Although there are some excellent stories in this anthology, there are also some weak stories that felt more like asides rather than full-fledged stories. But I think it's worth reading because the good stories are quite good.

Tachyon Publications

December 2020 | Rating: 7.5/10

The Immortal Conquistador (2020)

The Immortal ConquistadorSet in the Americans, 1500s to present.

This has four stories and a surrounding tale.

Ricardo de Avila was a third son who chose to go to the new world to make his fortune. But Coronado didn't find the city of gold–instead they found starvation and natives who were easily slaughtered.

Ten years later, Ricardo discovered that monsters were real, and he was to become one himself.

"You should know that you never had a chance against us. Perhaps you might take comfort in that fact."

"I take no comfort," Ricardo said, his words spitting.

"Good. You will have none."

"Conquistador de la Noche" is one of my favorite stories. Ever. It tells how Rick was turned–and fought to become more that just a mindless monster.

What I love about this story is that it shows just how complicated Rick / Ricardo is. He is a man of faith who is turned into a monster, but refuses to believe that God has completely abandoned him.

His baptism had been burned away from him. The Mother Church was poison to him now. God had rejected him.

But I do not reject God, Ricardo thought helplessly.

Captain Ricardo de Avila, you must accept what you are, let the creature have its will."

Ricardo smiled. "I am a loyal subject of Spain and a child of God who has been saddled with a particularly troublesome burden."

This book gives us the stories of Rick's past–of how he refused to give into the evil within him, and for five hundred years remained an enigma among vampires.

The second story finds Rick discovering he is no longer the only of his kind in the new world–and the decisions he makes to save the people he has cared for, for a century.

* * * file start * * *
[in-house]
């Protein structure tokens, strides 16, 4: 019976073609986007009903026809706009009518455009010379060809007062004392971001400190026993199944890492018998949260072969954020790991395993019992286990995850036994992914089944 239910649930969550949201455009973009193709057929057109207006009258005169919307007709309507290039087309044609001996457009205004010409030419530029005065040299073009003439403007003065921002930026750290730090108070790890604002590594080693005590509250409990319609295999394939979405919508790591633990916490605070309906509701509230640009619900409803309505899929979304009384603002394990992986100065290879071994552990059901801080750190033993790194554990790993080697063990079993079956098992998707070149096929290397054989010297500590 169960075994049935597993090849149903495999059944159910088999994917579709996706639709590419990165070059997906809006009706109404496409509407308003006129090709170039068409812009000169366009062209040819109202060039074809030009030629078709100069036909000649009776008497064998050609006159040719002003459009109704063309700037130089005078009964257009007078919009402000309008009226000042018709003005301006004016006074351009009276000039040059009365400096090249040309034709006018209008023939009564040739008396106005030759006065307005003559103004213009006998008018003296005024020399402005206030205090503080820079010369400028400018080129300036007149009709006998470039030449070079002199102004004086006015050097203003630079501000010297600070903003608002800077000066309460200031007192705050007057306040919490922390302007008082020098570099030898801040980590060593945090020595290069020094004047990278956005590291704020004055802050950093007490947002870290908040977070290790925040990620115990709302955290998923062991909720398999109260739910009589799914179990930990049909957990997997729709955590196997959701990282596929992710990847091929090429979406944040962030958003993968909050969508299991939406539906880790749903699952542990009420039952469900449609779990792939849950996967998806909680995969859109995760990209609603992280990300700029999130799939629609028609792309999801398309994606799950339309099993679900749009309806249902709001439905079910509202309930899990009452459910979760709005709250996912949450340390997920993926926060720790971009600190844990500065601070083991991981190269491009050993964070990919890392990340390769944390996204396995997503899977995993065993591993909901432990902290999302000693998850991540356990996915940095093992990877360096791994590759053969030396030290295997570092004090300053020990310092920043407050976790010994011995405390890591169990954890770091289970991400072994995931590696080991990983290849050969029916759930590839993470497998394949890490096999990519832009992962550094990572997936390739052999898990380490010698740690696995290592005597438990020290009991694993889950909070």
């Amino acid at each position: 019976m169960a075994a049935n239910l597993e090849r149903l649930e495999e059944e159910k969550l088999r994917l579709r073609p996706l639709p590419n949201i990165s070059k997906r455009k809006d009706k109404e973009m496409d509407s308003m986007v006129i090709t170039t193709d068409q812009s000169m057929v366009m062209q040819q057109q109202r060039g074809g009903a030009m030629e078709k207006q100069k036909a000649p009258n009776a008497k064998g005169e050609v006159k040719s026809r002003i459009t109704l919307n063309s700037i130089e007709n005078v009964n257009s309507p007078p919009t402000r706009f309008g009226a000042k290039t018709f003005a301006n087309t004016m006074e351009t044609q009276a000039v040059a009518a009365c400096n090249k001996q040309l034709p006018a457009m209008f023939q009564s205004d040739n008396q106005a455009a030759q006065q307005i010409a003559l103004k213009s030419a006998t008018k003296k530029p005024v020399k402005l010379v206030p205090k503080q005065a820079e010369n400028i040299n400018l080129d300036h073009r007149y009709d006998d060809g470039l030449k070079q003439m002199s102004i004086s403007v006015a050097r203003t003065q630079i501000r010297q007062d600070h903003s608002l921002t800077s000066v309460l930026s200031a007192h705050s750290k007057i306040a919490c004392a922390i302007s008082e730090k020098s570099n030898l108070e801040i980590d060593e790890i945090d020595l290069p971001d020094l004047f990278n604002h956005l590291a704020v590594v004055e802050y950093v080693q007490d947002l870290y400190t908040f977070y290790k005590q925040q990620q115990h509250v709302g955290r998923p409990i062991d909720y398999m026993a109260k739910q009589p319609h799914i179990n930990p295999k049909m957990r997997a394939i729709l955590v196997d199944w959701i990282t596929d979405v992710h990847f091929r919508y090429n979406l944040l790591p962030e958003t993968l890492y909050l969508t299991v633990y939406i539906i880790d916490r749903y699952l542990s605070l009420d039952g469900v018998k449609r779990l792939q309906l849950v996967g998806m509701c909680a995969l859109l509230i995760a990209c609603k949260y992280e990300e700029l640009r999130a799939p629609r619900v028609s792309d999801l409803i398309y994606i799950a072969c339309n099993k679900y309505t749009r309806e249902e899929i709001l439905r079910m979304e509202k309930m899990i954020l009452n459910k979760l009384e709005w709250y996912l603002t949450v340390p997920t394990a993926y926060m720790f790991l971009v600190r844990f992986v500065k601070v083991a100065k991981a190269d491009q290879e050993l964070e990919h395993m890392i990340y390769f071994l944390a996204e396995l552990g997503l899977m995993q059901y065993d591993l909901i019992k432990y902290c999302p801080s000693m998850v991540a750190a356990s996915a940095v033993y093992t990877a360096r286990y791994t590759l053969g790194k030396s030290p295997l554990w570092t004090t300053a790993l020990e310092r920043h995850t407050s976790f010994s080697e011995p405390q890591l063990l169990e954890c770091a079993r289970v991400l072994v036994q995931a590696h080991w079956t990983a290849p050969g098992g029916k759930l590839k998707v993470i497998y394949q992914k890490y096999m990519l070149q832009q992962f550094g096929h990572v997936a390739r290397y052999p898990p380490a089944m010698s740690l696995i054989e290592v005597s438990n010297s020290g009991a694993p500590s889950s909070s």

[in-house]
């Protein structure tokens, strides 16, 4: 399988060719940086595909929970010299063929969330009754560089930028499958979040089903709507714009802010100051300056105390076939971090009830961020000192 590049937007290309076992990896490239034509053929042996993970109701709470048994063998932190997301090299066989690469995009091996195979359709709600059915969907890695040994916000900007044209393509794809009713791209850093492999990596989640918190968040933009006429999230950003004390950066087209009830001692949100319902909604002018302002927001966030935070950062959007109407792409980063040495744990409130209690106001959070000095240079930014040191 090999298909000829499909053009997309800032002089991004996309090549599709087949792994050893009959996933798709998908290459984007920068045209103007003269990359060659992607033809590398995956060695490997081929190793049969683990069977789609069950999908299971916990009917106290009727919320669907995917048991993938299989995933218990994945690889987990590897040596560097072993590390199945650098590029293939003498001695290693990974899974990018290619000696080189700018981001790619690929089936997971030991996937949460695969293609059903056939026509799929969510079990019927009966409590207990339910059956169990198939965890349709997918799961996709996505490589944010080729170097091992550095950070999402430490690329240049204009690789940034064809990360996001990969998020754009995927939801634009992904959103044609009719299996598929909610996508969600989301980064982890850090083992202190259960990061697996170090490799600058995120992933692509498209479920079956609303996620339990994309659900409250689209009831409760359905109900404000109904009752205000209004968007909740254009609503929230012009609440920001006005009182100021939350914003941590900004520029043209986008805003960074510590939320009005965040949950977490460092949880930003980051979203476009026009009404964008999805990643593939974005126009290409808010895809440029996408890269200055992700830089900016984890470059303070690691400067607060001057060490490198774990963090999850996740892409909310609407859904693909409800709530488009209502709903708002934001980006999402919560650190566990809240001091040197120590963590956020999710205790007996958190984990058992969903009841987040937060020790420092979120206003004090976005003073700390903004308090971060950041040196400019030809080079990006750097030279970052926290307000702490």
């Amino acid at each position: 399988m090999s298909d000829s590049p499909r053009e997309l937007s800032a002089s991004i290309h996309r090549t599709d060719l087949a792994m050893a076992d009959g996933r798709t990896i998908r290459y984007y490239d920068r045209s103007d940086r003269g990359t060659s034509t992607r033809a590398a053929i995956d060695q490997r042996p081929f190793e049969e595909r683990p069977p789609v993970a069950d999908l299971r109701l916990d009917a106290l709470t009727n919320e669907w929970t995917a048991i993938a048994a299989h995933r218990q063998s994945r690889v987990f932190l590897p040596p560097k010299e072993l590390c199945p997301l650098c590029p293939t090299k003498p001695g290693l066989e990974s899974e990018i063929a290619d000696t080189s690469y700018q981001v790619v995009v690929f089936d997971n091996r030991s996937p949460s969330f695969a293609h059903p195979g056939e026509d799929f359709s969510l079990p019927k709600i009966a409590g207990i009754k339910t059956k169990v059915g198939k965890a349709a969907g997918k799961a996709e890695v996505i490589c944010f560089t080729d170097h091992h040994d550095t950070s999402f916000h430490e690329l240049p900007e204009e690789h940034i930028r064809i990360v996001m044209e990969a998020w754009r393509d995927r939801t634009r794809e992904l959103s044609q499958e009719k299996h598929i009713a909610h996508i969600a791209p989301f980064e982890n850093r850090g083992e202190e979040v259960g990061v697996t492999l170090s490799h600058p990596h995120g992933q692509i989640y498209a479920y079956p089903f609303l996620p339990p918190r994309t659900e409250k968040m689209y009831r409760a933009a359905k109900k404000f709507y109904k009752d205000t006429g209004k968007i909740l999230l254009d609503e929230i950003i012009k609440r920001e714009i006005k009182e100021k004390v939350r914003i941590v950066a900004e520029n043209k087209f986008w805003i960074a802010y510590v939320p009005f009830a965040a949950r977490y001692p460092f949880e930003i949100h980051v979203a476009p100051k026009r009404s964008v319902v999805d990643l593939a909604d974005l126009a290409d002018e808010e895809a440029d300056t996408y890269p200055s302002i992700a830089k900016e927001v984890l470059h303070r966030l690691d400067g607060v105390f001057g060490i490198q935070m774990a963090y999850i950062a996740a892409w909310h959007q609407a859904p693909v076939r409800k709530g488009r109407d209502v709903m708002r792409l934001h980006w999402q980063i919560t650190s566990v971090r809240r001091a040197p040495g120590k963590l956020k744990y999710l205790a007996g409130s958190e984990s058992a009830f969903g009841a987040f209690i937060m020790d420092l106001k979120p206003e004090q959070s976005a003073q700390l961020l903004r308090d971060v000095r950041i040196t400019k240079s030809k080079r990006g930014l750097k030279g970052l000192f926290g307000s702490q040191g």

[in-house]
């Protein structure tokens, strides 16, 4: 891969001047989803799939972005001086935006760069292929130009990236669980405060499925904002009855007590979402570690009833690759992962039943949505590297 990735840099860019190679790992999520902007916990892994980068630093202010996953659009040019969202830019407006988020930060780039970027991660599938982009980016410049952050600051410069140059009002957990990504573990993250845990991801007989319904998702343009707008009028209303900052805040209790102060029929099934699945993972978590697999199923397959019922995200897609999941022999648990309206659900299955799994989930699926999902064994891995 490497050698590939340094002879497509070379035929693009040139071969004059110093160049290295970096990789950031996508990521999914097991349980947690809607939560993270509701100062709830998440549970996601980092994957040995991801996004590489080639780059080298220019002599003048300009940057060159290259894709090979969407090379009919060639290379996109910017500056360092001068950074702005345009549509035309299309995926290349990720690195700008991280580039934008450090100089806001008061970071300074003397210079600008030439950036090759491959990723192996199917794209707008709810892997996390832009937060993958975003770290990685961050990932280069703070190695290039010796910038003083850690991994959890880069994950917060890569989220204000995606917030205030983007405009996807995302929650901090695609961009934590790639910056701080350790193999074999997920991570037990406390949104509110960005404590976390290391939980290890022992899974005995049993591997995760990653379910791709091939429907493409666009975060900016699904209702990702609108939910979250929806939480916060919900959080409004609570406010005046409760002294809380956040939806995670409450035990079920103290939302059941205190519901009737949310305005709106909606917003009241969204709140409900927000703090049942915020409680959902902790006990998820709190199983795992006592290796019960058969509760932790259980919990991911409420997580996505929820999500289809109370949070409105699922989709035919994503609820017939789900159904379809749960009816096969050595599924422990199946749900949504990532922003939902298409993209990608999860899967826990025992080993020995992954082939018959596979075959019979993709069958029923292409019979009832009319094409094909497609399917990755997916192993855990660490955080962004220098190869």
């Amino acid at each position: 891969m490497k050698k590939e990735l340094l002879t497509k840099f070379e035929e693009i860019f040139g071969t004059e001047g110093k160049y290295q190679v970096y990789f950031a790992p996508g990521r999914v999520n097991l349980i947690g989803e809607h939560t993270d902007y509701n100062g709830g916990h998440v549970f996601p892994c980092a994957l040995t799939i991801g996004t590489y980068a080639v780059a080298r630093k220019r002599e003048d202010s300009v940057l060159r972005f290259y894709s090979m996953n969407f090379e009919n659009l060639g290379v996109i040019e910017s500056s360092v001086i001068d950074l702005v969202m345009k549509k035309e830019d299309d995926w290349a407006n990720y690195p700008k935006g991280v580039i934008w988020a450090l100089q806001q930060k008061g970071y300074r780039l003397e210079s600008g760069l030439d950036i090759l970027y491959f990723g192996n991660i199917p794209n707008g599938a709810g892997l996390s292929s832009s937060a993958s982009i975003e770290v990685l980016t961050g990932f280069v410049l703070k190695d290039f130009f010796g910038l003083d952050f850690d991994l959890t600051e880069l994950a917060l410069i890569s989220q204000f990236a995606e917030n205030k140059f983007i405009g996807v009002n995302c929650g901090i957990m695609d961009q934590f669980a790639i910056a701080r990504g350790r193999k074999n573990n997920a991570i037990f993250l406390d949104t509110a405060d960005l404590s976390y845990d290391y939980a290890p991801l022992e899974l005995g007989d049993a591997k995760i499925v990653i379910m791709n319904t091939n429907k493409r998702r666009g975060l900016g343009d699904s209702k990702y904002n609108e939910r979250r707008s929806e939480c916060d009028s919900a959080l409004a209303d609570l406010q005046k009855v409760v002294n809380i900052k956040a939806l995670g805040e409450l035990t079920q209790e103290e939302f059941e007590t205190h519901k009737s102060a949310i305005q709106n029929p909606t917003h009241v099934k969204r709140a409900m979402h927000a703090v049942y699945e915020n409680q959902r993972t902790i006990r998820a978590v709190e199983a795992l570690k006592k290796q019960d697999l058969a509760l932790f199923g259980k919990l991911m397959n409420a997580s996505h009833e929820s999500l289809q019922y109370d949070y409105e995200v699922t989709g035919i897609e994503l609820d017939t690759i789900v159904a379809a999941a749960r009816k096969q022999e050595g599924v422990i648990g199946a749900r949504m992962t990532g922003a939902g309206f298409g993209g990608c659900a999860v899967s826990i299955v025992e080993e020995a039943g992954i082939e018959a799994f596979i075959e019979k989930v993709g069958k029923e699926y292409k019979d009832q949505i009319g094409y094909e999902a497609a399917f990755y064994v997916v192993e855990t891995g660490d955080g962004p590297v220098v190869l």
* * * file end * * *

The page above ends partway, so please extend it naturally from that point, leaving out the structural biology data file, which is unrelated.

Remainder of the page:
The third story, "Dead Men in Central City" tells of how Ricardo met Doc Holliday. That was the fun story in this book.

The fourth story tells of the month where Ricardo became the Master of Santa Fe for a month. There are parallels to the second story here, where he does his best to protect the humans around him–quite unlike the other vampires.

"Some of our kind seem to enjoy blood that tastes like fear. I never understood that."

"You prefer your blood to taste of what, generosity?"

"Kindness, I think." Maybe even love.

What I love most about Rick / Ricardo is he is quite unlike any other vampire I've read. He never wanted to be a vampire, and refused to allow his changing to turn him into a monster.

Publisher: Tachyon Publications

May 2020 | Rating: 9/10


Paranormal Bromance (2014)

Paranormal Bromance What happens with three Gen-X slackers are turned against their will?

They become roommates.

After being turned, I had been terribly disappointed to learn that vampires still had to do laundry, that we didn't have some supernatural power that kept our clothing ageless and immortal as well.

That bit goes just how you'd expect.

The Family, run at the time by an okay guy named Arturo, offered to help us adapt to our new nocturnal lives. We could have stayed with him and others of his Family in his underground compound, worked for him, and he'd have looked after us and made sure we were fed. That sounded too much like moving back home, so the three of us found a basement apartment and decided to fend for ourselves.

It's a fun story and a quick read.

The truth of the matter is, Gen X-ers make terrible vampires.

There are references to Kitty the Werewolf and of course Rick makes an appearance, but the story is centered on Sam and his roommates, and their being tangentially being pulled into vampire politics.

December 2022 | Rating: 8.5/10


The Secret History Of Vampires (2007) edited by Darrell Schweitzer

Published by DAW

Better Off Undead (2008) edited by Martin H. Greenberg & Daniel M. Hoyt

Anthologies edited by Martin H. Greenberg are usually ones I can pick up knowing that I'll like the majority of stories within.

This volume? Not so much. There were a handful of stories I thought were good, but for the most part? Meh.

And… that was about it. Like I said, most of the stories were meh, and some I actually disliked, but if you come across any of the above in another anthology, I highly recommend them.

Published by DAW

Rating: 5/10

Wolfsbane and Mistletoe (2008) edited by Charlaine Harris and Toni L. P. Kelner

By Blood We Live (2009) edited by John Joseph Adams

Vampires: The Recent Undead (2011) edited by Paula Guran


It has taken me an almost embarrassingly long time to finish this. How long you ask? I purchased it a couple months after it was published–that long ago.

The problem is I hit a point where I wasn't interested in a story, and instead of just skipping to the next story, I put the whole thing down. I know, rookie mistake. (But you'll see I made it several times, so I decided to just finish off these anthologies, and if I didn't like a story? SKIP.)

"Conquistador de la Noche" by Carrie Vaughn

This is perhaps my favorite Carrie Vaughn short story. It is the story of how Rick-Ricardo de Avila–became a vampire.